Muffin - Thank you, happy new year to you too.

The designs of the non-human characters were refreshing for being different from the usual anime designs. The dream world sections had a nice atmosphere and visual ethos. It’s not quite up to the level of Soul Eater in terms of being thoroughly visually conceptualized, but there are definitely interesting visual touches here and there like the floating fish skeletons. I agree about him being very good at image-based storytelling. Each image is always striking. It’s not just characters plopped in a shot. He’s good at creating a heady, intense atmosphere that carries you along. He seems to do that by a combination of expressive background art and animation and peculiar layout and storyboarding sensibility. He’s also usually got people with an individual style suited to his own directing working on the art and animation like Umakoshi and Matsumoto.

I’ve never been particularly convinced by Yutaka Yamamoto’s shows to begin with, so I’m probably not the best person to ask, but I’ll definitely give his new show a shot.

01/09/11 @ 19:30
h_park [Member]

I can’t say much about Yumekui Merry since I haven’t seen it. After visiting its website, I would say that Yumekui Merry’s cliched character design is solely fault of original manga material. Since most manga artists who get TV anime deal are not particularly Avant-garde designers, it’s obvious that we get stuck-in-the rut boring designs.

Since TV production don’t get ample budget and time, typical reformatting of manga design to animation format is unavoidable. Tatami Galaxy avoided that fate because it’s a novel without strong pre-established visual and the producer was smart enough marry a graphic designer with the talented director for the production.

Personally, I wish that manga artists, who are the greatest source of Japanese visual narrative, should go outside and see the real world instead of enamored with existing cartoony visual materials that they accustomed to.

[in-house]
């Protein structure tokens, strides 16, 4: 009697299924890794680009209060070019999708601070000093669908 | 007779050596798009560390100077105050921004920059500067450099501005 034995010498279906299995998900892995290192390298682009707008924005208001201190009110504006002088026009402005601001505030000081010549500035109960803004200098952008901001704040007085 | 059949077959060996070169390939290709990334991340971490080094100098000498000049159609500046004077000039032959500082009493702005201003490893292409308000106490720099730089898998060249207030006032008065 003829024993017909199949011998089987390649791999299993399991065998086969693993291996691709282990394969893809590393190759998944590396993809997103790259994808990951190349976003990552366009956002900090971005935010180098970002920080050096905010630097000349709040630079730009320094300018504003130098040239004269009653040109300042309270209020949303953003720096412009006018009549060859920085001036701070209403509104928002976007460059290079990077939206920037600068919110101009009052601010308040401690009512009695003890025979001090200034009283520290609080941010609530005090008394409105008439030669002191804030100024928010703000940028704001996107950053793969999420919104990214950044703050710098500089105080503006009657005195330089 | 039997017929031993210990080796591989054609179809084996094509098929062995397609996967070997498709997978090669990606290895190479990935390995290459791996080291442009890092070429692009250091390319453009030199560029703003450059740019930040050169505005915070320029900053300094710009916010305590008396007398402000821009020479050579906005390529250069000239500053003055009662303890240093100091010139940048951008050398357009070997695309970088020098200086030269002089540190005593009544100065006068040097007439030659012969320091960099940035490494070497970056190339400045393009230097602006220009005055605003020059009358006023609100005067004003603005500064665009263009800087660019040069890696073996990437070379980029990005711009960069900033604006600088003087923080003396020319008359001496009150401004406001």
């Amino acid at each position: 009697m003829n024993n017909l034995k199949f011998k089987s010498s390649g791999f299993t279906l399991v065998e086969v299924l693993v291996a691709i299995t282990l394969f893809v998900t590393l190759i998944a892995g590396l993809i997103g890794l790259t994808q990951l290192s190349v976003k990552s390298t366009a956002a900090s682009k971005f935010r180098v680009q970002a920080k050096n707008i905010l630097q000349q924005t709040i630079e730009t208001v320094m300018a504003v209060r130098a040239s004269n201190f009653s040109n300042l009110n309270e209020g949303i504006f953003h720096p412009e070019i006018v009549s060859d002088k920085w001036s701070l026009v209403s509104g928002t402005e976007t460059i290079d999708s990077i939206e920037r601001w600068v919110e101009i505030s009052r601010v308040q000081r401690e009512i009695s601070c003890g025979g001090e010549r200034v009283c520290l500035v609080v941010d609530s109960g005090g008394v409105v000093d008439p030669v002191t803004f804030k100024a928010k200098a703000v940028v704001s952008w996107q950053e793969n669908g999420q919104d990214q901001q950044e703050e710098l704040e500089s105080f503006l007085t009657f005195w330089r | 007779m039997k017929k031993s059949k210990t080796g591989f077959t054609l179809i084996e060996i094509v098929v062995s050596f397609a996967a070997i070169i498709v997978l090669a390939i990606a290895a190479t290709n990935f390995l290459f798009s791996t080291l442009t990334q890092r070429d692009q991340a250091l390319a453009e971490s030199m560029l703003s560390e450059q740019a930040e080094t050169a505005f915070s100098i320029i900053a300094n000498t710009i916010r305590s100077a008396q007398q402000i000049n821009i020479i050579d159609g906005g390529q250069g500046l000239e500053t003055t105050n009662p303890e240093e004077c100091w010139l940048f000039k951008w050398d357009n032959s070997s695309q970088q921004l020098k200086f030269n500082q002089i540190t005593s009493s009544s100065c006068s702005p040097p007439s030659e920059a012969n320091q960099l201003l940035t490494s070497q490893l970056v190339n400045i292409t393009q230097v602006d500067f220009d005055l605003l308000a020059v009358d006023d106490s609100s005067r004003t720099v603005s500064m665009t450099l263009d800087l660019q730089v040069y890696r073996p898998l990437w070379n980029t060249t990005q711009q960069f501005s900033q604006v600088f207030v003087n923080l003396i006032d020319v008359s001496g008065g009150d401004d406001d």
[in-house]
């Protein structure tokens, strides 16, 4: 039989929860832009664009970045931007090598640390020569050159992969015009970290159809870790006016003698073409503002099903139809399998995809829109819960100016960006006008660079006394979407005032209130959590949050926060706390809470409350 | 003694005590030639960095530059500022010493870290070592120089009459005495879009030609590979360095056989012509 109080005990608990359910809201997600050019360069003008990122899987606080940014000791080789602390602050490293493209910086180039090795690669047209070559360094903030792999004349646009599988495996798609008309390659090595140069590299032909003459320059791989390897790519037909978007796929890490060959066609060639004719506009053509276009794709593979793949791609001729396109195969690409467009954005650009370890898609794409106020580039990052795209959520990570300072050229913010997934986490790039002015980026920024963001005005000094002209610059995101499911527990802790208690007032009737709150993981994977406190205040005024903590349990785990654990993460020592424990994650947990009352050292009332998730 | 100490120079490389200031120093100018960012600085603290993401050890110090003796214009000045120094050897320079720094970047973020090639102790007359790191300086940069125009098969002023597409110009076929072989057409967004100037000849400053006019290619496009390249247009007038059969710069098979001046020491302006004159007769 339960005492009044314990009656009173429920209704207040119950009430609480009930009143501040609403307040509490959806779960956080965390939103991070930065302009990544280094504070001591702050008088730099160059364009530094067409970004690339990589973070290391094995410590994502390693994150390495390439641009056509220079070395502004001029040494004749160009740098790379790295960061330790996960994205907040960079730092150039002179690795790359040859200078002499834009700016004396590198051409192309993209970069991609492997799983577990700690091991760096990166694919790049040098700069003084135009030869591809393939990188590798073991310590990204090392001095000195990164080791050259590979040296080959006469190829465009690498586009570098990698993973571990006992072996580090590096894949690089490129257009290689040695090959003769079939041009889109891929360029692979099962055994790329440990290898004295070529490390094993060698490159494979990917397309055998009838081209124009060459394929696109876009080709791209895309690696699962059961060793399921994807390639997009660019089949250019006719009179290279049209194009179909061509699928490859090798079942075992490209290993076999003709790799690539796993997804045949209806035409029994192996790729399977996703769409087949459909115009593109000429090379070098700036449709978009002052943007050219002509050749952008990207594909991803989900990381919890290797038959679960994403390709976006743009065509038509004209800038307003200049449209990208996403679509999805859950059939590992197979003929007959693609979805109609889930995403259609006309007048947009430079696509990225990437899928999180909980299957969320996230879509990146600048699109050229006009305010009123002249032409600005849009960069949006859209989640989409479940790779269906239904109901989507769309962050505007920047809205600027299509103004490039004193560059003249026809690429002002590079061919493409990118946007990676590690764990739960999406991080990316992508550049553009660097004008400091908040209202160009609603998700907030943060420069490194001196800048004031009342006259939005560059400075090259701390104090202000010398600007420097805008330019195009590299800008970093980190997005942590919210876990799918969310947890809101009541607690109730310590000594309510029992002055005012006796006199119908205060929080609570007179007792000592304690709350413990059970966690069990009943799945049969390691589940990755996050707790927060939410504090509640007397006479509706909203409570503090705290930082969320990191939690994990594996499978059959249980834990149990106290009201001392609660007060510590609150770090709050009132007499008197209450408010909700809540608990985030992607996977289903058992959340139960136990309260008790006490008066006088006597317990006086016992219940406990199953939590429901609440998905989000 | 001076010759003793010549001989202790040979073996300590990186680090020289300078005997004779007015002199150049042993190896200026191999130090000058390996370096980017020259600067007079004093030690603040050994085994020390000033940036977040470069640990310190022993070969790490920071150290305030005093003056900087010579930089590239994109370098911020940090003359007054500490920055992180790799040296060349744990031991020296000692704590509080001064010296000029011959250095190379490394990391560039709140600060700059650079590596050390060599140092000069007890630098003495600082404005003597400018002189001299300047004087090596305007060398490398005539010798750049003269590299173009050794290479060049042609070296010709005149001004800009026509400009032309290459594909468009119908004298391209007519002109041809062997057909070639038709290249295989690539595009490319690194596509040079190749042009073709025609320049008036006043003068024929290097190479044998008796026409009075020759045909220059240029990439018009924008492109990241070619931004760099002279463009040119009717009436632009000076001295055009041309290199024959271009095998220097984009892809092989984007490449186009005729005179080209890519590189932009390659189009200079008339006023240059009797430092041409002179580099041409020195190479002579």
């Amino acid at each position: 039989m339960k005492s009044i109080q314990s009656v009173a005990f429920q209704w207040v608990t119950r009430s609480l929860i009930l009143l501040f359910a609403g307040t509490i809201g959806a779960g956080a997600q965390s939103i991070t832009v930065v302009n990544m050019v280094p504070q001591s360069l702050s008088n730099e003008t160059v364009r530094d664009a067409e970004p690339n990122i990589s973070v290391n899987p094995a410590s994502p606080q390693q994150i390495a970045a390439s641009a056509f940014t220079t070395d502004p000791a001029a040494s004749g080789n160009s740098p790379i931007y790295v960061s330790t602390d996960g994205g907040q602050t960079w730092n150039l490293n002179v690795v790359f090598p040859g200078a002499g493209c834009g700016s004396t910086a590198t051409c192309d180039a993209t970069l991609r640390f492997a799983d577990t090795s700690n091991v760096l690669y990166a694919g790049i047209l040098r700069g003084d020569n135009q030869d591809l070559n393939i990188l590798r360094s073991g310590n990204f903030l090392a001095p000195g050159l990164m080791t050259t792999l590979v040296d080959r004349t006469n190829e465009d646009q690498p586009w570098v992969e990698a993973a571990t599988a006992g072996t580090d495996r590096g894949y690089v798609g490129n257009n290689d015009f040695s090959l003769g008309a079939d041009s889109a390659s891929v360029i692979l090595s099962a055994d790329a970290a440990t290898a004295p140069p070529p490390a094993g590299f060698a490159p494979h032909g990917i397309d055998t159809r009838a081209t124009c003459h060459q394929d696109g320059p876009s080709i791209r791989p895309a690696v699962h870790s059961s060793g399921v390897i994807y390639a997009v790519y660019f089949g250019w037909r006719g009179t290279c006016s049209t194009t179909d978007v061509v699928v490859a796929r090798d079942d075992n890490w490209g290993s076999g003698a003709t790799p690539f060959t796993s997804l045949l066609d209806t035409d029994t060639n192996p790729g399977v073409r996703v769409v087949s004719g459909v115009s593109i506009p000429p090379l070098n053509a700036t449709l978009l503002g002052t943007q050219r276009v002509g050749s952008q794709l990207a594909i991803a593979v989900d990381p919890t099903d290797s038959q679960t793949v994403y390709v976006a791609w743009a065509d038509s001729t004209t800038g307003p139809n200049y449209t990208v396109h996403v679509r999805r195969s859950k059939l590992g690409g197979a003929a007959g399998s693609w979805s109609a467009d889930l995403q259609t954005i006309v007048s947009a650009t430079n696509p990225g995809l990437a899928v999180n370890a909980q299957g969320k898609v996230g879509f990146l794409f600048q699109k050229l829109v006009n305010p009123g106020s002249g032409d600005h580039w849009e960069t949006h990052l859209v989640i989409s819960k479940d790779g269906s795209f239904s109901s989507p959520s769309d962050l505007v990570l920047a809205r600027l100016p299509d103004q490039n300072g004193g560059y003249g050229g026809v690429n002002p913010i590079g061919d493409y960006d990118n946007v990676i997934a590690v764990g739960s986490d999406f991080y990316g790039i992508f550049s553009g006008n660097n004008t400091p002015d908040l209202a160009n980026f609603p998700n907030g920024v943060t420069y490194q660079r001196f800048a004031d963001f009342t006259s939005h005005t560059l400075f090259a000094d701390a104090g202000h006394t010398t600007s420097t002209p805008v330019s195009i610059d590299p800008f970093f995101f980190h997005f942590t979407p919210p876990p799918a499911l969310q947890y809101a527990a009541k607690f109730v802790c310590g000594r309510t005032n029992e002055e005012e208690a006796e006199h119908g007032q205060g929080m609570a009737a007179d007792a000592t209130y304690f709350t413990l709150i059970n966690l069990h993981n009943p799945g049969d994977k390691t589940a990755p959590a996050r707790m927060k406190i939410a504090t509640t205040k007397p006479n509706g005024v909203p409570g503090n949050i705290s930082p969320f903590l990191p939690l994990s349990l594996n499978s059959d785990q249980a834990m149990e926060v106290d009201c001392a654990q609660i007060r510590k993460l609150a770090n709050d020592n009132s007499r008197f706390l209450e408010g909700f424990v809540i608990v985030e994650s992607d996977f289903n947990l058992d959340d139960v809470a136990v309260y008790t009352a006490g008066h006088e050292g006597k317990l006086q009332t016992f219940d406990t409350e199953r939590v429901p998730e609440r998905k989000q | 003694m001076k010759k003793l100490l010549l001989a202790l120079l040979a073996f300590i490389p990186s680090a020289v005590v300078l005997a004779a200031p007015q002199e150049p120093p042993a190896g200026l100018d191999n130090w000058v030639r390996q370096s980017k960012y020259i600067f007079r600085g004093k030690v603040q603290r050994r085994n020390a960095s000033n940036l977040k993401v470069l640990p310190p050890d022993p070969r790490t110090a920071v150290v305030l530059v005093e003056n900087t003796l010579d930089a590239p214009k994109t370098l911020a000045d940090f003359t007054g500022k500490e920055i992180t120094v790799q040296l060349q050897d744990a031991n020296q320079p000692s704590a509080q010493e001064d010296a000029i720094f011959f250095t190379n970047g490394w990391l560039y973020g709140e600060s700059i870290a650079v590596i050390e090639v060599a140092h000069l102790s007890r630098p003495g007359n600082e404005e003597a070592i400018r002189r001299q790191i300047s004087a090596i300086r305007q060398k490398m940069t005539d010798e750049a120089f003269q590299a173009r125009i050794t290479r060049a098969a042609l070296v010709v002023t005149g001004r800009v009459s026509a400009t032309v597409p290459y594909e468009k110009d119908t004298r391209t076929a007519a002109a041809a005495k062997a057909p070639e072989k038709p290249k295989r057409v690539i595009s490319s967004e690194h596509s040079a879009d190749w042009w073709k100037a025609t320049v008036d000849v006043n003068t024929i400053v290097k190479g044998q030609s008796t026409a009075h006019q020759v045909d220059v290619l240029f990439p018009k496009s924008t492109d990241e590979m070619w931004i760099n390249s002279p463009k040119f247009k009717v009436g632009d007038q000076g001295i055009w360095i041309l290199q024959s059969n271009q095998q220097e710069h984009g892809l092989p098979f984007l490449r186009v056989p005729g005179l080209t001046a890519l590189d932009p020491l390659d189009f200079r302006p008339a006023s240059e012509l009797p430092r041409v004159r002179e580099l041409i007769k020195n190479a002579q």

01/17/11 @ 02:04
Seanny [Visitor]  

I’ve been watching Merry for all the reasons Ben listed. At its best, it effectively carries a highly visual off-kilter, dream-like vibe that makes it feel like a bootleg Casshern Sins or (sort-of) Bakemonogatari. Admittedly though, it’s just another JC Staff show that happens to push enough of the right buttons for me but I won’t remember watching a year later.

Episode 5, which I just watched, had some really, really interesting battle animation in it. It reminded me of the all singing all dancing musical episode of Kurenai in with its eccentric posing and hyper-floaty animation, which is a perfect fit for Yumekui Merry’s dreamworld battles.

02/07/11 @ 04:24
William Massie
William Massie [Visitor]  

Hey Ben,

It’s been a while, the winter is always a lean time for sun and anime so I was roughing it for a while as far as currently running shows.

I relented and tried two of em, Puella Magi Madoka Magika and Yumekui Merry.

Merry I tried just cause I really admire Yamauchi’s directorial style (plus it looked like it had a choice J.C. Staff crew), didn’t really do anything for me concept wise I am afraid.

However, Puella Magi is really something, it’s a Shinbo joint. It drops the mahou shojo genre into a vat of cynicsm and despair and dresses it up with wild psychedelic imagery. If you can stomach it’s basic trappings, it’s at least visually stimulating as a kinda destruction of mahou shojou genre.

Like Kawamori described his work Macross Plus, “A serious story with a silly plot".

03/05/11 @ 08:48